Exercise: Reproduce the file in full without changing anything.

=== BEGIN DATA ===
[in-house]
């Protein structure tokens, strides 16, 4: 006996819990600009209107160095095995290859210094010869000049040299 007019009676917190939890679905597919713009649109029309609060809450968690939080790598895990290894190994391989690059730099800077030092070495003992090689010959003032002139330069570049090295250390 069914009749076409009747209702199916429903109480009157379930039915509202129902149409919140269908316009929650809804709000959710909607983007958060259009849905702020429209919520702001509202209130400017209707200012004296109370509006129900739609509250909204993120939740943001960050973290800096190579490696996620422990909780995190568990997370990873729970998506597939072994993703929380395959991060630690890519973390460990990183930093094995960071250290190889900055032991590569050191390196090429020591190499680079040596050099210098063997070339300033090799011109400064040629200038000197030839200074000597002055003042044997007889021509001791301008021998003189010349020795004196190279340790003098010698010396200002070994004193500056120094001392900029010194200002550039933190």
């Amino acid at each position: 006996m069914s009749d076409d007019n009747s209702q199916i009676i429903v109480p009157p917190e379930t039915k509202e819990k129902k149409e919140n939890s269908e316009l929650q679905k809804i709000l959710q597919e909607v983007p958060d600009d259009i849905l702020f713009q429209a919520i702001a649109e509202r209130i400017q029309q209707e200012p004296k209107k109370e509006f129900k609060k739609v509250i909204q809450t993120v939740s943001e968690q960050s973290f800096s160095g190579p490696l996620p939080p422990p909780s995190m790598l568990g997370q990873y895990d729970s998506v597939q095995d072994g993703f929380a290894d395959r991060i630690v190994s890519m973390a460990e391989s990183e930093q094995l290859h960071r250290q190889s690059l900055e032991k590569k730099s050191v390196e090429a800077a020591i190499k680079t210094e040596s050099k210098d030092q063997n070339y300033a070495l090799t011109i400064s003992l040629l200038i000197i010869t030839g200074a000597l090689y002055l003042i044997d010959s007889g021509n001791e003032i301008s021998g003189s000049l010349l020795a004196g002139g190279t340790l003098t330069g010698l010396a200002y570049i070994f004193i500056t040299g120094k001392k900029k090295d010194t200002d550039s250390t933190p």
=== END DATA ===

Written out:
[in-house]
């Protein structure tokens, strides 16, 4: 006996819990600009209107160095095995290859210094010869000049040299 007019009676917190939890679905597919713009649109029309609060809450968690939080790598895990290894190994391989690059730099800077030092070495003992090689010959003032002139330069570049090295250390 069914009749076409009747209702199916429903109480009157379930039915509202129902149409919140269908316009929650809804709000959710909607983007958060259009849905702020429209919520702001509202209130400017209707200012004296109370509006129900739609509250909204993120939740943001960050973290800096190579490696996620422990909780995190568990997370990873729970998506597939072994993703929380395959991060630690890519973390460990990183930093094995960071250290190889900055032991590569050191390196090429020591190499680079040596050099210098063997070339300033090799011109400064040629200038000197030839200074000597002055003042044997007889021509001791301008021998003189010349020795004196190279340790003098010698010396200002070994004193500056120094001392900029010194200002550039933190």
């Amino acid at each position: 006996m069914s009749d076409d007019n009747s209702q199916i009676i429903v109480p009157p917190e379930t039915k509202e819990k129902k149409e919140n939890s269908e316009l929650q679905k809804i709000l959710q597919e909607v983007p958060d600009d259009i849905l702020f713009q429209a919520i702001a649109e509202r209130i400017q029309q209707e200012p004296k209107k109370e509006f129900k609060k739609v509250i909204q809450t993120v939740s943001e968690q960050s973290f800096s160095g190579p490696l996620p939080p422990p909780s995190m790598l568990g997370q990873y895990d729970s998506v597939q095995d072994g993703f929380a290894d395959r991060i630690v190994s890519m973390a460990e391989s990183e930093q094995l290859h960071r250290q190889s690059l900055e032991k590569k730099s050191v390196e090429a800077a020591i190499k680079t210094e040596s050099k210098d030092q063997n070339y300033a070495l090799t011109i400064s003992l040629l200038i000197i010869t030839g200074a000597l090689y002055l003042i044997d010959s007889g021509n001791e003032i301008s021998g003189s000049l010349l020795a004196g002139g190279t340790l003098t330069g010698l010396a200002y570049i070994f004193i500056t040299g120094k001392k900029k090295d010194t200002d550039s250390t933190p």